Nicaragua’s Best Real Estate Options
The hottest Nicaraguan retirement destinations right now are the colonial cities of Granada and Leon, the capital of Managua, and most notably the southwestern corner of the Pacific coast around San Juan del Sur, where beachfront property options abound.
Situated just 27 miles from Managua on the shores of Lake Nicaragua, Granada is the oldest city in the country. Picture a lazy day in a Spanish colonial town, cooling Lake Nicaragua breezes, historic buildings with red tile roofs, 17th century cathedrals, and treasure-filled museums.
You can smell the aroma of your favorite European dish. You’re preparing to go kayaking and volcano hiking. This could be why Granada is one of the fastest-growing tourism areas in Nicaragua.
The primary northwest city and agricultural capital of Nicaragua, Leon is also a colonial town filled with historic architecture, ruins, ancient cathedrals, and eclectic museums. But what makes it most unique for Nicaragua is, it’s a thriving university town full of cafes, shops, and students.
Property here treats you to impressive views of Momotombo and Momotombito volcanoes. You will get to know Cerro Negro, the youngest volcano in Central America.
Managua is the spot for you if you enjoy the convenience of big city life. It is the nation’s hub for residents and visitors alike. You can easily take excursions from here to any destination in the country.
Aside from city life, you’ll enjoy your frequent visits to Masaya Volcanic National Park and the Masaya craft markets, beach resorts, and Montibellli Nature Reserve.
San Juan del Sur
Think sand and surf on the Pacific coast near Costa Rica’s border. San Juan del Sur is Nicaragua’s most popular surfing destination and beach town. If you love fishing, fresh seafood, and surf, you’ll be in good company.
San Juan del Sur is the country’s most famous tourism destination and has already attracted its fair share of foreign investment. Kick your shoes off and slow down. There’s no “hurry” here.
Leon, Nicaragua is a perfect example of the renaissance of Nicaragua. From its origins as a colonial capital and birthplace of Nicaraguan independence to a symbol of contemporary growth, Leon is a blend of beauty, history, and possibility.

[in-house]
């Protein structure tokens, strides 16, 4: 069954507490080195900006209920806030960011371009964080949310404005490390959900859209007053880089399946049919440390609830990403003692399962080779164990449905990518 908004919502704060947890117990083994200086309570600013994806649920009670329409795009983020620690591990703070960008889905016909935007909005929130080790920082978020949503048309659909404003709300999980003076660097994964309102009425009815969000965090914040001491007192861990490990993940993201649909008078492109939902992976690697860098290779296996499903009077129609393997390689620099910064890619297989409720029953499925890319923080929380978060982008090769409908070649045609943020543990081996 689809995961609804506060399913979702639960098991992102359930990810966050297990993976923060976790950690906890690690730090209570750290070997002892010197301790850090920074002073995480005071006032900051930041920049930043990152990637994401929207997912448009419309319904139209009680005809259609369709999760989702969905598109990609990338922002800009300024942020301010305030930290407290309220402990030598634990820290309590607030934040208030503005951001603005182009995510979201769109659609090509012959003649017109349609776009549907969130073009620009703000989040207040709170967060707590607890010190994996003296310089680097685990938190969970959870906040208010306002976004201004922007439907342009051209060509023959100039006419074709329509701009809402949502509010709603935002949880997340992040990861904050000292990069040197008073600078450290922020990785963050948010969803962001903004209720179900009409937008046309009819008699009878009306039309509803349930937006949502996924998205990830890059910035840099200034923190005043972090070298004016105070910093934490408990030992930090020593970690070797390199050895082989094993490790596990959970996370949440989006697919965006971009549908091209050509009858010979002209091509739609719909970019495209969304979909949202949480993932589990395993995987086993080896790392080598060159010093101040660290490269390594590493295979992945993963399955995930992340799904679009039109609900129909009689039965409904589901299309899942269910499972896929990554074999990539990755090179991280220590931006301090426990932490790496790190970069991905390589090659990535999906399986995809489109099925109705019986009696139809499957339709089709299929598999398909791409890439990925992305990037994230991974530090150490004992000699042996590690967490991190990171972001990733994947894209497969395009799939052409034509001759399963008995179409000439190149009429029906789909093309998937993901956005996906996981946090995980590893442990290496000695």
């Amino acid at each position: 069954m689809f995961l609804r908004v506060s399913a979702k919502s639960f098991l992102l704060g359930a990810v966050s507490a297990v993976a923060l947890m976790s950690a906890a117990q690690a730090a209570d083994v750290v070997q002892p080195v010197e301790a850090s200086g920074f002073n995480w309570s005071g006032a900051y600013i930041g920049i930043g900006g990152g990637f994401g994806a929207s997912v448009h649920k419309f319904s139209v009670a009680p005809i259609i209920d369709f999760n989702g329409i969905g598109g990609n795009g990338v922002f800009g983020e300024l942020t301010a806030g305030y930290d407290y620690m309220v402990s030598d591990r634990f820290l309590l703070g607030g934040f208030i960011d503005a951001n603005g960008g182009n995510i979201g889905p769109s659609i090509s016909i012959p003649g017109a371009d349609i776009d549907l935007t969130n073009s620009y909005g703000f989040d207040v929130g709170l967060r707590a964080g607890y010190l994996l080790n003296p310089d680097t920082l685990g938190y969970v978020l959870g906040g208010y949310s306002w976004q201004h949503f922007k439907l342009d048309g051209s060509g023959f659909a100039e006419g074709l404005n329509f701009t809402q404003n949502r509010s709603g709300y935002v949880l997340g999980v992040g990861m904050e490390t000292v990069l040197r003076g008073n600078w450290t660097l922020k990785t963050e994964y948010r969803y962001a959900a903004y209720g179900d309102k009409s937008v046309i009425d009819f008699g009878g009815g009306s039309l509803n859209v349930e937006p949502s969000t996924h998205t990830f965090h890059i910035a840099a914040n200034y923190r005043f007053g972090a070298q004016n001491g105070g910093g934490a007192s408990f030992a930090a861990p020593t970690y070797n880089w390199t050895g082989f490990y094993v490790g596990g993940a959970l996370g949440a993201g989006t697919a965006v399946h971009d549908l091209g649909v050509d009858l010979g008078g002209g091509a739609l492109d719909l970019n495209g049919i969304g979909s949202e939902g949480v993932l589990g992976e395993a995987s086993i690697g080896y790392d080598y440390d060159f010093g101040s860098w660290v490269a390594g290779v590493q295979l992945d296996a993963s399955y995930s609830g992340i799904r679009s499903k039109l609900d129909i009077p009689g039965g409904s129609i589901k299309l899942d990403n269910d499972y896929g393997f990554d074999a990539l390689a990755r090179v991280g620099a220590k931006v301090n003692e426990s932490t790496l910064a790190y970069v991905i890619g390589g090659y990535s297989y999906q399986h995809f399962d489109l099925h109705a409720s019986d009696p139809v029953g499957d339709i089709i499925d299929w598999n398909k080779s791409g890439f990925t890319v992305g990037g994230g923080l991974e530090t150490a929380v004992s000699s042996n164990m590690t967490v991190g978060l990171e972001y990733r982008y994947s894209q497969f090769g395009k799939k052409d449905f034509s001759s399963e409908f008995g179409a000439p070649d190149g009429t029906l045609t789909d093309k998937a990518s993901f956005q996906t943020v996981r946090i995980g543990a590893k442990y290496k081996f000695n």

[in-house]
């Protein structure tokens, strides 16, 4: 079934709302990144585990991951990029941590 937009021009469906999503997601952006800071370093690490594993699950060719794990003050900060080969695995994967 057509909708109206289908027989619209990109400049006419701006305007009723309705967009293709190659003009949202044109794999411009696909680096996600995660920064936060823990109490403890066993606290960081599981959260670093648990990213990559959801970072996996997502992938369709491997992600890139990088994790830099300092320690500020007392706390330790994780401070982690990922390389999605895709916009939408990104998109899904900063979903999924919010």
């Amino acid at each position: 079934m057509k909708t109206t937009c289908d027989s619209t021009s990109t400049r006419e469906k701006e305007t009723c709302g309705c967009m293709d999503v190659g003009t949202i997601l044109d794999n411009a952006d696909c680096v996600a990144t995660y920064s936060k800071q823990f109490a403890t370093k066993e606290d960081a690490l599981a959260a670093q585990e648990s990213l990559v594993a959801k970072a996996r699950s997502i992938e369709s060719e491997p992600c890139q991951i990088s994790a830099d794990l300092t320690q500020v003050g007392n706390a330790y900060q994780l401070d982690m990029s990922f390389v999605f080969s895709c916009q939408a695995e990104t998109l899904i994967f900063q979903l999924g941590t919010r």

Leon, Nicaragua – A Colorful Past
Leon, Nicaragua was originally founded on June 15, 1524 by Francisco Hernandez de Cordoba, known as the founder of Nicaragua. Viewed as a revolutionary by Colonial Administrator Pedrarias, Cordoba was beheaded in the town’s main square in 1526.
Leon was originally located on the southwestern side of Lake Managua, just south of the Momotombo Volcano. Two major earthquakes in 1594 and 1610 caused so much damage that the settlers decided to move the city roughly twenty miles west to its current location.
Leon the Capital
As the first capital of Nicaragua, Leon continued in that role when the country left the United Provinces of Central America in 1839. The capital shifted between Granada and Leon until 1858 when Managua was selected as a compromise between the liberal (Leon) and conservative (Granada) political factions.
History Does Repeat Itself
On September 21, 1956, president and later dictator, Anastasio Somoza García was assassinated by the poet, Rigoberto López Pérez at a party in Leon. This act echoes the beheading of Leon’s founder in 1526 in the town’s square, providing a unique kind of historical irony.
The Rediscovery of Leon Viejo
Though not totally destroyed by the earthquakes, Leon’s original location became buried by years of ash and stone coming from Momotombo and rising lake sediment. It wasn’t until 1967 that the ruins of the original Leon, known as Leon Viejo were discovered and excavation would begin the following year.
In 2000, Leon Viejo was designated a World Heritage site. The city is unique among 16th century cities in the Americas as the only one that has not had its original plan altered during its history.
Sights and Attractions in and around Leon, Nicaragua
There are many special locations in and around Leon, Nicaragua that will delight both tourists and residents alike. Ranked as one of the 10 best places to visit in Central America, the majestic cathedrals, historical locations, and natural wonders create an allure that make Leon a desirable spot to experience.